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By U. Dolok. Oregon Health Sciences University.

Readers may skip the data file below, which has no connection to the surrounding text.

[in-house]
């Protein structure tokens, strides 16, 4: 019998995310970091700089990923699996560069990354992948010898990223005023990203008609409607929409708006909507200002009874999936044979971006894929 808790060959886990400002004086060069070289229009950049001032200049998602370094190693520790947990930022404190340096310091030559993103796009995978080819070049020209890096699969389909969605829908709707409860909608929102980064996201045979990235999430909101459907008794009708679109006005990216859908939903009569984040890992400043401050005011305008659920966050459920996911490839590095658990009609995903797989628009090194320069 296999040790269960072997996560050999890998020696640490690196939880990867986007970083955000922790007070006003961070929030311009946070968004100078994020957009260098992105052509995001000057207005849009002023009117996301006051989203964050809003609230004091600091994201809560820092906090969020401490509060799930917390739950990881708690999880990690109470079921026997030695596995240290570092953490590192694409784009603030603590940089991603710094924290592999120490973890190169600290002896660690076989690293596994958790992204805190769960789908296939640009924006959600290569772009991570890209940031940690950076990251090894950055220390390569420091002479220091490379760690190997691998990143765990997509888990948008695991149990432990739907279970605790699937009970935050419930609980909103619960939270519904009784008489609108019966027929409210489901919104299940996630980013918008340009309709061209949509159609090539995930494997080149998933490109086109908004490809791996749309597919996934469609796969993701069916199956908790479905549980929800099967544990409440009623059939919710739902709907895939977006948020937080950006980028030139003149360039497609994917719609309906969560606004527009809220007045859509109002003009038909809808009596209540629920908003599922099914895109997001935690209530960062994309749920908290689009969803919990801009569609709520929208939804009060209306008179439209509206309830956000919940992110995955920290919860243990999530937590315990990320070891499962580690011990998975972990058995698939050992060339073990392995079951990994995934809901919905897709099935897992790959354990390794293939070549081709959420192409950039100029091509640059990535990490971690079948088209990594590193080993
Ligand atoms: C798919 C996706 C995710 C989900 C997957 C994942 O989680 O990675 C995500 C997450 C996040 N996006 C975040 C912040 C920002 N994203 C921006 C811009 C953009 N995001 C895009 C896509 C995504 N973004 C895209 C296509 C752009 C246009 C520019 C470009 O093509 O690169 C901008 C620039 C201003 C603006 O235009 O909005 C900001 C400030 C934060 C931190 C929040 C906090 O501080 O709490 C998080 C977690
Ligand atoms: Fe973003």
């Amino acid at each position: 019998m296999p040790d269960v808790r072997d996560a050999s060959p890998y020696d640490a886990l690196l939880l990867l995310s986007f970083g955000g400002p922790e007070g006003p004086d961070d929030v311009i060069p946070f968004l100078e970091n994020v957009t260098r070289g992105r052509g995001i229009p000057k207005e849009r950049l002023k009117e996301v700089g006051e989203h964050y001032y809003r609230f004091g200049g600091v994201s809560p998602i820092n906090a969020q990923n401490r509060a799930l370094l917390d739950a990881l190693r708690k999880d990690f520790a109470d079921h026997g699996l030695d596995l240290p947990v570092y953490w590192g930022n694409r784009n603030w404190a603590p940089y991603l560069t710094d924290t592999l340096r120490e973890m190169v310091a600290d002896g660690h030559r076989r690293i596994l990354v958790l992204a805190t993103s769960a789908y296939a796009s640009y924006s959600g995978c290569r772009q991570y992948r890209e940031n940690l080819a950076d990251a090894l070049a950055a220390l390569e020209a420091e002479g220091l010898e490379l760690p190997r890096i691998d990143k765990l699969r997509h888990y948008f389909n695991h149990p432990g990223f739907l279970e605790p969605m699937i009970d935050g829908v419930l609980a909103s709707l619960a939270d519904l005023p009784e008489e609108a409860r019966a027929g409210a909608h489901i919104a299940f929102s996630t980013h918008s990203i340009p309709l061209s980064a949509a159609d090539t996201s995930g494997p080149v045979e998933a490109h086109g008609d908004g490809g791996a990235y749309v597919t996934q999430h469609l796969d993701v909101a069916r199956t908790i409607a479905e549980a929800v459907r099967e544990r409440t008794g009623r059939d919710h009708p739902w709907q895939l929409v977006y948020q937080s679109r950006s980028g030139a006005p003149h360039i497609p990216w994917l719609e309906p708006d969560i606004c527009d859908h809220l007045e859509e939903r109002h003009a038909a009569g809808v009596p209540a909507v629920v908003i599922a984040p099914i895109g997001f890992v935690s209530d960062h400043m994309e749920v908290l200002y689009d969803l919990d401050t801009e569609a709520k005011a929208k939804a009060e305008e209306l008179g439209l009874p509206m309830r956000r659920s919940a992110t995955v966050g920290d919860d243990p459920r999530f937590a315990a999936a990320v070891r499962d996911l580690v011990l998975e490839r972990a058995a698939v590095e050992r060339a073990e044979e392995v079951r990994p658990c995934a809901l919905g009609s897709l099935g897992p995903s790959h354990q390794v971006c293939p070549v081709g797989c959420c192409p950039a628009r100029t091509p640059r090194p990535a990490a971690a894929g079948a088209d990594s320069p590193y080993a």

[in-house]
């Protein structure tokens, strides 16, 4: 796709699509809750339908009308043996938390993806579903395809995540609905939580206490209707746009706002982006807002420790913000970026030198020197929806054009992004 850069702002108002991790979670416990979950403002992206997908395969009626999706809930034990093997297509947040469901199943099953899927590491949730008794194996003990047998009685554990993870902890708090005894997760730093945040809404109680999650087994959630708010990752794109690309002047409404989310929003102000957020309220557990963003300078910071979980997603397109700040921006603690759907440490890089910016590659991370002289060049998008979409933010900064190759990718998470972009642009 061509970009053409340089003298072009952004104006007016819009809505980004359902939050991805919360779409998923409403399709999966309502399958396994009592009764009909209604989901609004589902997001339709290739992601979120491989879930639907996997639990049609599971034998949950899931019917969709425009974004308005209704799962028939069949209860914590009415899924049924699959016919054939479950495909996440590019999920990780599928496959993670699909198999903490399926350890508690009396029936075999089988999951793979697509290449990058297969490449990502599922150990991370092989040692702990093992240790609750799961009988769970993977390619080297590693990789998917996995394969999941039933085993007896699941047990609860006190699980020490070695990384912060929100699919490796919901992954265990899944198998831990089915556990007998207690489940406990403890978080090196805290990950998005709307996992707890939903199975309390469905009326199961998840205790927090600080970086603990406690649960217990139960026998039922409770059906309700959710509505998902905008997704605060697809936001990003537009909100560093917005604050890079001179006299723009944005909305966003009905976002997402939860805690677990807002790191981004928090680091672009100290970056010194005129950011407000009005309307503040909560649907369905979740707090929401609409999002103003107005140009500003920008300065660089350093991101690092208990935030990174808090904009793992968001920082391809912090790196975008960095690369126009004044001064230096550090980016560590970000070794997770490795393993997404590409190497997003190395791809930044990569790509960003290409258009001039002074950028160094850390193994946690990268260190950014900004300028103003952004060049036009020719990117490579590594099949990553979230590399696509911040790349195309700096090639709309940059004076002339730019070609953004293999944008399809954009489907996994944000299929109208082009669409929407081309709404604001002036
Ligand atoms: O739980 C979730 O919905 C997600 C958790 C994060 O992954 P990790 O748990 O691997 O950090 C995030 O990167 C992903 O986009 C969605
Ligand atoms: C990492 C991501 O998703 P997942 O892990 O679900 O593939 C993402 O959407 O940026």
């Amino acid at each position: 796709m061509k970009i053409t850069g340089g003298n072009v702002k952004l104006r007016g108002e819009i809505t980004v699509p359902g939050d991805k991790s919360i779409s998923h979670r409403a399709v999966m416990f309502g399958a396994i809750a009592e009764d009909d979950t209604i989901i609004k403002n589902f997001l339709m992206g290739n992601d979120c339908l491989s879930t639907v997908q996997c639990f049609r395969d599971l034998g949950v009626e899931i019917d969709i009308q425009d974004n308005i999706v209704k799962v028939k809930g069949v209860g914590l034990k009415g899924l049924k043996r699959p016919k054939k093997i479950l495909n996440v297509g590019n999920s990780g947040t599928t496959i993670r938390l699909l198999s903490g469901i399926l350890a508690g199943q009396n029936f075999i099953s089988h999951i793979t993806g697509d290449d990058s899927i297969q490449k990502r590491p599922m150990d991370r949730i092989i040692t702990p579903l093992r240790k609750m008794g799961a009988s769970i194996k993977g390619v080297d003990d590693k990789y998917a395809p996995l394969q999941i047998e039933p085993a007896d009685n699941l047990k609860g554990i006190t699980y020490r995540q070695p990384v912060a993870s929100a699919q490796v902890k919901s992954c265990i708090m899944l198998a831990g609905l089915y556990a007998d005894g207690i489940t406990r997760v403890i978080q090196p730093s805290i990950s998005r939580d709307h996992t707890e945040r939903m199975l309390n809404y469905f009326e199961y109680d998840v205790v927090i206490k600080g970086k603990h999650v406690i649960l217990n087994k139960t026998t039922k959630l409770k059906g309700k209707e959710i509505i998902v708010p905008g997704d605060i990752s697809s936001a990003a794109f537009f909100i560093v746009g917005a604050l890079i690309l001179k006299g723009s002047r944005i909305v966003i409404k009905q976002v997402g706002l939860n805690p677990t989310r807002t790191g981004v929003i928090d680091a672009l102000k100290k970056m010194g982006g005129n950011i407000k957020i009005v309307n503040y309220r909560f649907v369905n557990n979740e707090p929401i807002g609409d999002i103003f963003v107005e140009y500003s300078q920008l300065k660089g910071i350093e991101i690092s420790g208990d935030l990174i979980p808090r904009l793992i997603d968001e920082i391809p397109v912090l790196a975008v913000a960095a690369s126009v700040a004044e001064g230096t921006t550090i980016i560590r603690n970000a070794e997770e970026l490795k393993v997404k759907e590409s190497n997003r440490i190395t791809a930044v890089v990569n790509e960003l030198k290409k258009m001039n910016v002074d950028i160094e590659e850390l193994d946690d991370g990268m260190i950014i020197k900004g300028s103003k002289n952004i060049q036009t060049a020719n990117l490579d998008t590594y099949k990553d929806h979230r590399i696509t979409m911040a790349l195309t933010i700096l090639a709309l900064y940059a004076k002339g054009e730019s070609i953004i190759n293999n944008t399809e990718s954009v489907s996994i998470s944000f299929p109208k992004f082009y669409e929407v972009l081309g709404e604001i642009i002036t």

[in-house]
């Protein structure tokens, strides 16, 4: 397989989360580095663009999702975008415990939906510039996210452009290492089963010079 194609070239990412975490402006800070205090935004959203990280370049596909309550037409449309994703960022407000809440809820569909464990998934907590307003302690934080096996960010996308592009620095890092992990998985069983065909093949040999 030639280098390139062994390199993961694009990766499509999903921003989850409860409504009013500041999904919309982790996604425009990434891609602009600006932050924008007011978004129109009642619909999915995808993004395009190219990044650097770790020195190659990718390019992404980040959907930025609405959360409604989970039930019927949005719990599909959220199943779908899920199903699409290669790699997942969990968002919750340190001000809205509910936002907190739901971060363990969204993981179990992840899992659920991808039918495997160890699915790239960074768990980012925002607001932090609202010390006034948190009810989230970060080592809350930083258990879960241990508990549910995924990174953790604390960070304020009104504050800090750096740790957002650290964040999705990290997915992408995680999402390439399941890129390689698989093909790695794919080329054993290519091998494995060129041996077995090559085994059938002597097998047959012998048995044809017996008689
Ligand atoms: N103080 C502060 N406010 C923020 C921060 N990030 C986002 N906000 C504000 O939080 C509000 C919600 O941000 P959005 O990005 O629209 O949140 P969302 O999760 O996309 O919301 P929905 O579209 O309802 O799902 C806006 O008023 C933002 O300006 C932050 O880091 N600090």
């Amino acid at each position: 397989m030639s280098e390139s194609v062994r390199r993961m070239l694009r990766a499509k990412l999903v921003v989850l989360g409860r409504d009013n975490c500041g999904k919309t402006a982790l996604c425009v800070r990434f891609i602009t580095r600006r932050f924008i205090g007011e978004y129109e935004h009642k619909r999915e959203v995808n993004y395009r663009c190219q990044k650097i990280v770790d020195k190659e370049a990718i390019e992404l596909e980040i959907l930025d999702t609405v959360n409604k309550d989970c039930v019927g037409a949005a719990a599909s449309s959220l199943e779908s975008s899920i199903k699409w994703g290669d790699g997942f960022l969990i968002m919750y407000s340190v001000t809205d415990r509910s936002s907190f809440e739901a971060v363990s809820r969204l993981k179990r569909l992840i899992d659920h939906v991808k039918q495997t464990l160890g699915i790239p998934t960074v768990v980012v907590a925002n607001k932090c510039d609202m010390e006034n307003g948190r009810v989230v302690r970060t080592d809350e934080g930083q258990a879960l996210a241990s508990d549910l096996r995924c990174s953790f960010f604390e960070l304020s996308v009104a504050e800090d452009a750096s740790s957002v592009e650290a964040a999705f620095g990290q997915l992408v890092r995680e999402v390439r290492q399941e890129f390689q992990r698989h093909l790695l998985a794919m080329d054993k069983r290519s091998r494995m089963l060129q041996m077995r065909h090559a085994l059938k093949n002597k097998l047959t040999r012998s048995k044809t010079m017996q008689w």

Ultrasonography and limited computed tomography in the diagnosis and management of appendicitis in children buy generic proscar 5 mg online prostate 100 grams. As outlined above 5mg proscar otc prostate 90 grams, the population and the clinical problem define the initial presentation and referral filter. In addition, a key question is whether we are evaluating the test to assess whether it should replace an existing test (because it is better, or just as good and cheaper) or to assess whether it has value when used in addition to a particular existing test. This decision will also be a major determinant of how the data will be analysed. To what extent do you want to study the reasons for variability of the results within your population? Data should be presented on the amount of variability between different readers or test types and tools to help calibration, such as standard radiographs,39,40 or laboratory quality control measures. The extent to which other factors, such as experience or training, affect reading adequacy will also help guide readers of the study. Assessment of variability should include not only test discriminatory power but also calibration, if the objective is to provide study results that are useful for individual clinical decision making. Do the findings vary in different (prespecified) subgroups within the study population? Data should be analysed to determine the influence on test performance characteristics of the following variables, which should be available for each individual. These can be considered separately by users or combined into a weighted specificity for different settings. The same approach can be used for levels (stage, grade) in the “diseased” group. It should take account of logical sequencing of tests (simplest, least invasive, and cheapest are generally first). It should also take account of possible effect modification by other tests. In some instances people would have been referred because of other tests being positive (or negative), so that the incremental value of the new test cannot be evaluated. In this case, knowing the referral filter and how tests have 111 THE EVIDENCE BASE OF CLINICAL DIAGNOSIS been used in it (as in Figure 6. For example, a study by Flamen31 has shown that the major value of PET for recurrent colorectal adenocarcinoma is in the category of patients in whom prior (cheaper) tests gave inconclusive results. It would therefore be a useful incremental test in that category of patients, but would add little (except cost) if being considered as a replacement test for all patients, many of whom would have the diagnostic question resolved by the cheaper test. There are often a vast number of characteristics that could be used to define subgroups in which one may wish to check whether there are differences in test performance. The essential descriptors of a clinical situation need to be decided by the researcher. As for subgroup analysis in randomised trials,47 these characteristics should be prespecified, rather than decided at analysis stage. The decision is best made on the basis of an understanding of the pathophysiology of the disease, the mechanism by which the test assesses abnormality, an understanding of possible referral filters, and knowledge of which characteristics vary widely between centres. Remember that variability between test characteristics in subgroups may not be due to real subgroup differences if there is reference standard misclassification and the prevalence of disease differs between subgroups, as shown in Table 6. Modelling techniques can be used to assess the effect of several potential predictors of test accuracy simultaneously. To what extent do you want to study the transferability of the results to other settings? To address this question, you need to perform the study in several populations or centres, and assess the extent to which test performance differs, as has been done for the General Health Questionnaire53 and predictors of coma. Predictors (as discussed above) should also be measured to assess the extent to which within-population variables explain between-population variability. Because of the low power of tests of heterogeneity, this is worth doing even if tests for heterogeneity between centres or studies are not statistically significant. The more the measured variables explain between-population differences, the more they can be relied on when assessing the transferability of that study to the population in the reader’s setting. Between-site variability can also be explored across different studies using meta-analytical techniques.